When the sky dances
Updated: Feb 16, 2018
From whales and foxes, to Valkyries and Gods, the lights that appear in the Northern night sky have been a source of wonderment for centuries.
The Aurora Borealis, commonly called the Northern Lights, is a phenomenon featured in the myths and folklore of many countries. A sight to behold, it blazes up the sky with dancing lights of green, yellow, pink, and purple. It feels as though you’ve stepped into a dream, as it is hard to imagine that something so mesmerizing and ethereal exists.
The term 'Aurora Borealis' stems from the Greek words ‘Aurora’ and ‘Boreas,’ which mean 'sunrise' and 'wind' respectively. This phenomenon is caused by the interaction between charged particles and the elements in the upper atmosphere of the earth. The charged particles hurtle towards the earth from the sun at high speeds, following paths generated by the earth’s natural magnetic field. Although most particles are deflected,the weak magnetic field at the poles of the earth allow more particles to enter the atmosphere at these locations.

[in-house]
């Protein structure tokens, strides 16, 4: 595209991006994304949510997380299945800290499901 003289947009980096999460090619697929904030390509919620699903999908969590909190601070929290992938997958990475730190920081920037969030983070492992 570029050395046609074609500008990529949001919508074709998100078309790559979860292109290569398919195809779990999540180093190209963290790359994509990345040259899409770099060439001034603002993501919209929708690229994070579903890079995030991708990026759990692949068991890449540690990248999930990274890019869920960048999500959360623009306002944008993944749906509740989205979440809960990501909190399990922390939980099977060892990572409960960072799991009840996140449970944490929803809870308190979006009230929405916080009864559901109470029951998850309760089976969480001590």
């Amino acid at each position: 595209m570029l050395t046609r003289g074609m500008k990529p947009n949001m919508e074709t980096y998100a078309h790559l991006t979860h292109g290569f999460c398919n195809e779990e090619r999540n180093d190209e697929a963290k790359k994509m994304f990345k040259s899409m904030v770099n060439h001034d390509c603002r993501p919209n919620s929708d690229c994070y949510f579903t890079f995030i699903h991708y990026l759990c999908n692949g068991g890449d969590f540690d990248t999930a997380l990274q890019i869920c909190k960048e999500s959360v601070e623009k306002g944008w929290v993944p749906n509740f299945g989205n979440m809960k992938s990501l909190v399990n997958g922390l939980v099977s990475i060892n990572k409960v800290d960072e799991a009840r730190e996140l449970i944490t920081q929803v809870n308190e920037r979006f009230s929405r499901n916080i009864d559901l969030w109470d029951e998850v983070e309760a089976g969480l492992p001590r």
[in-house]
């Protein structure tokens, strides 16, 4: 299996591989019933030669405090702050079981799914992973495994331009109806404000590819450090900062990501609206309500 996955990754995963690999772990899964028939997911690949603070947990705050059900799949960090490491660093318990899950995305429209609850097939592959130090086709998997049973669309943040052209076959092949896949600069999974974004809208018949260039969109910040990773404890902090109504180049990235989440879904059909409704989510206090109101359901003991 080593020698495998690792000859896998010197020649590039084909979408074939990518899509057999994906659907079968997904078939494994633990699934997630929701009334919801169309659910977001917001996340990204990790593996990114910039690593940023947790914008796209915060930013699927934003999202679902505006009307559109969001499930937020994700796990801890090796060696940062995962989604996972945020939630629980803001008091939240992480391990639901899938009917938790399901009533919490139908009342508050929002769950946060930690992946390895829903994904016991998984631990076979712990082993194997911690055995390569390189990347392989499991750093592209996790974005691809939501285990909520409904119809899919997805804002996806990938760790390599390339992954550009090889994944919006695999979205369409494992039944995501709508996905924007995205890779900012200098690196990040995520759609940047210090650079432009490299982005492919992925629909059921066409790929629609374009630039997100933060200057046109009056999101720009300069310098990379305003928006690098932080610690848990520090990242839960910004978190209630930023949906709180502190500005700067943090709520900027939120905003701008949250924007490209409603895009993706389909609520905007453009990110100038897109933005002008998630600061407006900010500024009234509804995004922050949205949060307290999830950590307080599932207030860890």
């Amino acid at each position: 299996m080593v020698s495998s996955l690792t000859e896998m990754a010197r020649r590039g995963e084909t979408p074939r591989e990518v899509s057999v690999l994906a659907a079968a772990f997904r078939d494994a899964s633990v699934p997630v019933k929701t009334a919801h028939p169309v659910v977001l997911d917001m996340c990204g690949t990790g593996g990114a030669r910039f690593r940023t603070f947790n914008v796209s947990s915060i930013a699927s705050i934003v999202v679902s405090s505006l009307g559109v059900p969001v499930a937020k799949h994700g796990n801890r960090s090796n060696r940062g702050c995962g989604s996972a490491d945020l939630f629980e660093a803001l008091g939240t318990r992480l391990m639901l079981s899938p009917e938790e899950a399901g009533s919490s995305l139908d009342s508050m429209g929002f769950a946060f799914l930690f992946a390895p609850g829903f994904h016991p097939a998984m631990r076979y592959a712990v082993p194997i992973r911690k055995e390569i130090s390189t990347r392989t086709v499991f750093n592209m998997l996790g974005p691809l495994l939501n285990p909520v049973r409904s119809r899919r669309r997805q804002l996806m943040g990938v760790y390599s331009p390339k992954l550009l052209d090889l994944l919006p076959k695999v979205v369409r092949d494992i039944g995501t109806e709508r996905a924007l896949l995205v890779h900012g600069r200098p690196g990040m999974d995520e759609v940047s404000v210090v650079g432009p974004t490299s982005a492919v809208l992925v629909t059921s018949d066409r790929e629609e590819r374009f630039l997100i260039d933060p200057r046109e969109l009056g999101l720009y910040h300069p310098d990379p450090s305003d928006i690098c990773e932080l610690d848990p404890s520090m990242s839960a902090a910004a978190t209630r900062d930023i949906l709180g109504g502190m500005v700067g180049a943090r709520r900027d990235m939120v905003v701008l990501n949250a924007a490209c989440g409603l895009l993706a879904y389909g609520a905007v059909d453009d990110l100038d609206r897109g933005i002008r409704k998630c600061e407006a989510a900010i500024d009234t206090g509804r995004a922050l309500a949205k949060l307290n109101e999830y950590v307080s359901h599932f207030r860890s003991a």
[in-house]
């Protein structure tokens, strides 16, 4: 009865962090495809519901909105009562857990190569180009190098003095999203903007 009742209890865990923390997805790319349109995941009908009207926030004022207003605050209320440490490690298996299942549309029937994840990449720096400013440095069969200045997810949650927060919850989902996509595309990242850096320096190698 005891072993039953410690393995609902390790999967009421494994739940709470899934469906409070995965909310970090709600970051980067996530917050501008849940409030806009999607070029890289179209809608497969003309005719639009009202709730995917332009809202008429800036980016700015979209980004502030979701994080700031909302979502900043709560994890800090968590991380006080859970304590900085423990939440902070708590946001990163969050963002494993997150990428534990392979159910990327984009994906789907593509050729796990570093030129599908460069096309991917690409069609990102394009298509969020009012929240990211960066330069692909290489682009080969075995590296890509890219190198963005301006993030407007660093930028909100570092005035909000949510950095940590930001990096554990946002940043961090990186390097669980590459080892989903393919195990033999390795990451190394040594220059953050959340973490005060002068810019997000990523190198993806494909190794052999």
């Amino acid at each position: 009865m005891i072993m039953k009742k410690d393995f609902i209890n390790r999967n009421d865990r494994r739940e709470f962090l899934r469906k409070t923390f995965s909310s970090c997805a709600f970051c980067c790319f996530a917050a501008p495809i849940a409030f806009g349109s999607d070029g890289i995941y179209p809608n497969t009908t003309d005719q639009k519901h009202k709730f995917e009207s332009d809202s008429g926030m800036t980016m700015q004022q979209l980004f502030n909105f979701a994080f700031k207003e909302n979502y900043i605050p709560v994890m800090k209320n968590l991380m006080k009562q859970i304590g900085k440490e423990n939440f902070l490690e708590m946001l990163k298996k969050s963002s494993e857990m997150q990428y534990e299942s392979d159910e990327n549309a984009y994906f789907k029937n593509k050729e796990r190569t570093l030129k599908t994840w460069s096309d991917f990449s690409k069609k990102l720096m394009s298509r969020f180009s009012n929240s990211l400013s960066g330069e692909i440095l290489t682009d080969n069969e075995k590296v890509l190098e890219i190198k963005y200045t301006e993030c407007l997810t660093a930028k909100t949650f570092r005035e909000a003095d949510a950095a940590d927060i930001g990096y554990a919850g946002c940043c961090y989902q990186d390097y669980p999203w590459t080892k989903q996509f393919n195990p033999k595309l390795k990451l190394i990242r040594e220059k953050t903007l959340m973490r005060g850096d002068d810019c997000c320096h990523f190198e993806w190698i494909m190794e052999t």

When the particles collide with gaseous elements in the atmosphere, they create excess energy, which is released in the form of light. The colour of the produced light depends on the element and its location in the atmosphere. Streaks of green, yellow, and red are commonly seen due to the collision between the particles and oxygen, while those with nitrogen emit blue/purple light. The lights in the sky appear to ‘dance and flow’ due to the ever-changing atmospheric currents.
Tromsø, a city in the north of Norway, is considered to be one of the best locations to catch a glimpse of the Aurora. For the best views, I’d suggest a 30-minute ride out of the city, away from all the lights.For the more adventurous, Camp Tamok, situated in the mountains, which is an hour and a half out of Tromsø, allows a magical viewing experience amidst an uninhabited snowy landscape.